In the second Coach window, you can see the Empire State Building (both a distance and a close-up view, with people sightseeing at the top), the Chrysler Building, and a building of massive colored lights.

The third Coach window shows the Brooklyn Bridge, taxis and buses passing by, and what looks like Washington Square Park in Greenwich Village. You can see the camera shakes occasionally. That's when Valerie, holding the camera in her right hand, tries to silently direct pedestrians with her left hand to go behind her rather than in front of her. Sometimes that works, sometimes it doesn't. New York was a rude place in the '70s, but we're a pretty cordial bunch now. It's lovely to see how many people go out of their way not to be the odd head that shows up in the middle of a picture. A few don't realize (they're probably checking e mail on their iPhones or zoning out with their mp3 players), and a few just really don't care, but most people smile, stop, and wait till you're done.

The fourth Coach window shows New York Harbor. There's the Statue of Liberty (who, due to a cruel trick of fate, mostly winds up behind a window frame that no moving to the left or right can ameliorate), Staten Island ferries, a tugboat and a cruise ship, all navigating the waters.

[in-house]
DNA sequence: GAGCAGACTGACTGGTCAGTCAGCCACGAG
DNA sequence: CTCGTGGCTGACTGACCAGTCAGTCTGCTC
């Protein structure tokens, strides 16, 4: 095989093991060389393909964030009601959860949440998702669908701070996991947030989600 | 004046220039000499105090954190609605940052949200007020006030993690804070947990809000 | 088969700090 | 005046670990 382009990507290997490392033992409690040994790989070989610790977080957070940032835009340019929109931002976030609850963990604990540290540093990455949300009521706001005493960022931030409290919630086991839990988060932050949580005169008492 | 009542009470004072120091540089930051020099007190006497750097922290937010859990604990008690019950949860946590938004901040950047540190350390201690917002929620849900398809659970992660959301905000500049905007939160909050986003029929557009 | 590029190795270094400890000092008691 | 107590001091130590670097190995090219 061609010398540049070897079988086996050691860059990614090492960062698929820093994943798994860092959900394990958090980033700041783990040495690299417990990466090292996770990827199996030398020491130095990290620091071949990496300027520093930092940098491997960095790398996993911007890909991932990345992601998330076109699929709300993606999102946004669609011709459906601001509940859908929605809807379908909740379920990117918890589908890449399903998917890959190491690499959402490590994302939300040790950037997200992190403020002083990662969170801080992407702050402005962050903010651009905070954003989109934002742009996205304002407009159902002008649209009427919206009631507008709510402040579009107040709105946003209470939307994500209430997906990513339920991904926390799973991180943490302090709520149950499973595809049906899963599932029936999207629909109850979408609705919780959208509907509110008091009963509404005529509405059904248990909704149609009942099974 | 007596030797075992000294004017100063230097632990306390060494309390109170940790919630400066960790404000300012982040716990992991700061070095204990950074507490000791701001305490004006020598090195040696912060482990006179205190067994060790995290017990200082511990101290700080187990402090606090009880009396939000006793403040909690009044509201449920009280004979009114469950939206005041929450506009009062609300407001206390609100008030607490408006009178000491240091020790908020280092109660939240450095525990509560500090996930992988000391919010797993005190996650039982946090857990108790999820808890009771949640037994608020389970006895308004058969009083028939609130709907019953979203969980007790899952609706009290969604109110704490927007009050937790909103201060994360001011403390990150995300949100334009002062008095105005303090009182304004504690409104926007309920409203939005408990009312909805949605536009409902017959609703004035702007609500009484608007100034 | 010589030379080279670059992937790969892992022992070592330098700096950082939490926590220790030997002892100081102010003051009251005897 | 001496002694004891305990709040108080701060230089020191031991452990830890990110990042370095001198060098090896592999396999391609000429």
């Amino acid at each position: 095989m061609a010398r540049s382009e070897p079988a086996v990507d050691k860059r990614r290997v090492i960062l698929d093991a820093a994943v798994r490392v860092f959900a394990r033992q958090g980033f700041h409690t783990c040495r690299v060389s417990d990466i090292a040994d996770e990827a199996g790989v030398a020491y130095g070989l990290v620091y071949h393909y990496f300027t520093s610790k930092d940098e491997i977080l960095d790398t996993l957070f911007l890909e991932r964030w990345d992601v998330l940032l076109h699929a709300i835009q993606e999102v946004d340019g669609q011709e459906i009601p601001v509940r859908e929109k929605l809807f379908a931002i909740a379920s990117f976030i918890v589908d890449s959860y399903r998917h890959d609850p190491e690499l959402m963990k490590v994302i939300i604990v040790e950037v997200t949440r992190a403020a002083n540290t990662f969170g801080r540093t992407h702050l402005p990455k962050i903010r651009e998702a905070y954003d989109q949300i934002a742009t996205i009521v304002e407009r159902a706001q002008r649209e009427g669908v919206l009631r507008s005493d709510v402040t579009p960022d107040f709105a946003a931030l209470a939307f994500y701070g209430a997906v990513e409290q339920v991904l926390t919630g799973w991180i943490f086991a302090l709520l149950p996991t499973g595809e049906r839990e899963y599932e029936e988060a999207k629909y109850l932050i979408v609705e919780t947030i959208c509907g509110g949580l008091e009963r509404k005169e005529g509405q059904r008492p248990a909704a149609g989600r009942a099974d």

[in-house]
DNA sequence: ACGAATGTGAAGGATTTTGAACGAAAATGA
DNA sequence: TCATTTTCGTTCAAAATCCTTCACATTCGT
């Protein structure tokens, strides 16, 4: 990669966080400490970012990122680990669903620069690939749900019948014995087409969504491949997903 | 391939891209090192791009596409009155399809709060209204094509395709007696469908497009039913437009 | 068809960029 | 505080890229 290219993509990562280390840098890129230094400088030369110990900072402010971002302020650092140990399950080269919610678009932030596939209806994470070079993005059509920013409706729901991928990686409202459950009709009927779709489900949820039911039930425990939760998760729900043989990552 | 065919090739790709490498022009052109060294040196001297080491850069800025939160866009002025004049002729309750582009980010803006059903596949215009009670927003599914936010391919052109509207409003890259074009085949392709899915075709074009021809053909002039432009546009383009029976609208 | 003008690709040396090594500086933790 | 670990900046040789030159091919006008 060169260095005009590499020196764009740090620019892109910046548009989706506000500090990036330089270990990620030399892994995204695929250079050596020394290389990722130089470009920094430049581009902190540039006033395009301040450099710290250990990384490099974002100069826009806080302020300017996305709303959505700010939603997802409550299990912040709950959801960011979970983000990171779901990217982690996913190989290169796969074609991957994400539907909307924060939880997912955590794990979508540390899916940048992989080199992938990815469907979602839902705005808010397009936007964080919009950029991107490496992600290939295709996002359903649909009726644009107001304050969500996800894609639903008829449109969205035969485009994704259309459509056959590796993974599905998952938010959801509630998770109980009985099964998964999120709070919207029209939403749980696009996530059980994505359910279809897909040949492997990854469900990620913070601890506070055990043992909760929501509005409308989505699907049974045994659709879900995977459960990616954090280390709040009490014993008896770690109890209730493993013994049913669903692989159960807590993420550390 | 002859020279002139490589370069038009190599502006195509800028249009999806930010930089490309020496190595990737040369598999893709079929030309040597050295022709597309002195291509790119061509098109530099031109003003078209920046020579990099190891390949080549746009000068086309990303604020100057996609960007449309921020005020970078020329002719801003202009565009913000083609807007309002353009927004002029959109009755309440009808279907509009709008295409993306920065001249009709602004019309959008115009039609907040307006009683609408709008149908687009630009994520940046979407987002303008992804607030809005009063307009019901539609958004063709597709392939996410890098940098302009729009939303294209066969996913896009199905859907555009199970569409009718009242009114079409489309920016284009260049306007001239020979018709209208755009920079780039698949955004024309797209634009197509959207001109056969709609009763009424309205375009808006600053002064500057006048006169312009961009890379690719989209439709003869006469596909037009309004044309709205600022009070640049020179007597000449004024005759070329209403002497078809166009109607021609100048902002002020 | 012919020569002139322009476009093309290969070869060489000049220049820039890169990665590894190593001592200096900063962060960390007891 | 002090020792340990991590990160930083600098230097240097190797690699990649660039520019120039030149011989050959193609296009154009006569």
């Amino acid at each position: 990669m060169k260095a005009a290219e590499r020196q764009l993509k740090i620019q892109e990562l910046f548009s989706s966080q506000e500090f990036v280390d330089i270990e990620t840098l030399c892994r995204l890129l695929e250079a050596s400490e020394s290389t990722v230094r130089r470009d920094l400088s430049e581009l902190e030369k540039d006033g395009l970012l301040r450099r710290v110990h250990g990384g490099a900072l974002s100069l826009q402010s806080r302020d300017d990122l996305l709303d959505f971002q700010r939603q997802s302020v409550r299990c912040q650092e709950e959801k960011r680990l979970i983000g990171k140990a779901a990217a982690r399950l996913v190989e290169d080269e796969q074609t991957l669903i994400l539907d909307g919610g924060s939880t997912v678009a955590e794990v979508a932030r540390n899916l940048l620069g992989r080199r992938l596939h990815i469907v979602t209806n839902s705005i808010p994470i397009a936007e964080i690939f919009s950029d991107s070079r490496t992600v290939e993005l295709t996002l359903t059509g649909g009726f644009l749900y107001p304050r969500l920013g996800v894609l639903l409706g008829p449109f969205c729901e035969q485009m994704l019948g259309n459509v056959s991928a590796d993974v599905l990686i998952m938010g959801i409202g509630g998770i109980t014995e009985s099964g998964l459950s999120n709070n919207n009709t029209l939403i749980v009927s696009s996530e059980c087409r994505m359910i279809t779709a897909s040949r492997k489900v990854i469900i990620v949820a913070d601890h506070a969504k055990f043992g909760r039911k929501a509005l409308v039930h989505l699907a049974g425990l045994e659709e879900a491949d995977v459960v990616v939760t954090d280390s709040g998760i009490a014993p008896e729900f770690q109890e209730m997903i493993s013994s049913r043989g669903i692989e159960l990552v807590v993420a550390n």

Tiffany: Wild Animals Stroll on Bridge in Central Park

Tiffany: Merry-Go-Round

First Saks Window:

Second Saks Window:

Third Saks Window:

Fourth Saks Window:

Fifth Saks Window:

Sixth Saks Window:

Seventh Saks Window:

Eighth Saks Window:

Saks Clockwork Wall:

We wanted to keep the videos short, so we only filmed each one long enough to give the general impression. This clockwork was no different. Unfortunately, what we didn't realize until too late was that the real fun didn't begin on the facade until the clock reached zero. But we would have had to wait another 13 minutes to film it, and it was actually difficult to hold onto one's place in the large crowd - about 250 feet directly behind the camera is the Rockefeller Center Christmas tree. Valerie went back Christmas eve to re-film, but the countdown was not showing, possibly because St. Patrick's Cathedral, half a block away, was letting in congregants for midnight mass, and the sound of the ticking clock might have been distracting.